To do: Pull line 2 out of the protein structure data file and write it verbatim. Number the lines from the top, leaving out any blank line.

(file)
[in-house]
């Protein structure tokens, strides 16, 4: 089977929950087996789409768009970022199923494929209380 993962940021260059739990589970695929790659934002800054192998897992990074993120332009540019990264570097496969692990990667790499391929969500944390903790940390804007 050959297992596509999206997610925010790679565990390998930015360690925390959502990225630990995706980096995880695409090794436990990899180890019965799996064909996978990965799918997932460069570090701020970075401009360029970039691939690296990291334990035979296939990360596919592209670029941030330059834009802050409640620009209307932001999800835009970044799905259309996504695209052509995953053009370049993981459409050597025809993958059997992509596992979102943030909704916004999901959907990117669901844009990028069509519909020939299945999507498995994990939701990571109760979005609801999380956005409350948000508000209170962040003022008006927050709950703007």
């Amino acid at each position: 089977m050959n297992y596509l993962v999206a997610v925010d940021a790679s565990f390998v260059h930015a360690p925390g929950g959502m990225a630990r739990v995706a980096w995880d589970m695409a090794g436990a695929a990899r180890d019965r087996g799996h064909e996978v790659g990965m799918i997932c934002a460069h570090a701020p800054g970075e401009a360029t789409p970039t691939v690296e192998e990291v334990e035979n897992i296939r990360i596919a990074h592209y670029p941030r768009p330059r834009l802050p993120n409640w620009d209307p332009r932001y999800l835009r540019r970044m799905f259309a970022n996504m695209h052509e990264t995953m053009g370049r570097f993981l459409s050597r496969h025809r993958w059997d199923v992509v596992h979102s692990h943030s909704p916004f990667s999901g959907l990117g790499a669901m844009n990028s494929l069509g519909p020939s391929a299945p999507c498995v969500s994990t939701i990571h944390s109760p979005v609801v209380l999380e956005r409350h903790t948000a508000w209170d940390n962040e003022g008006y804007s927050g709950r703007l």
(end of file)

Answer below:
């Protein structure tokens, strides 16, 4: 089977929950087996789409768009970022199923494929209380 993962940021260059739990589970695929790659934002800054192998897992990074993120332009540019990264570097496969692990990667790499391929969500944390903790940390804007 050959297992596509999206997610925010790679565990390998930015360690925390959502990225630990995706980096995880695409090794436990990899180890019965799996064909996978990965799918997932460069570090701020970075401009360029970039691939690296990291334990035979296939990360596919592209670029941030330059834009802050409640620009209307932001999800835009970044799905259309996504695209052509995953053009370049993981459409050597025809993958059997992509596992979102943030909704916004999901959907990117669901844009990028069509519909020939299945999507498995994990939701990571109760979005609801999380956005409350948000508000209170962040003022008006927050709950703007």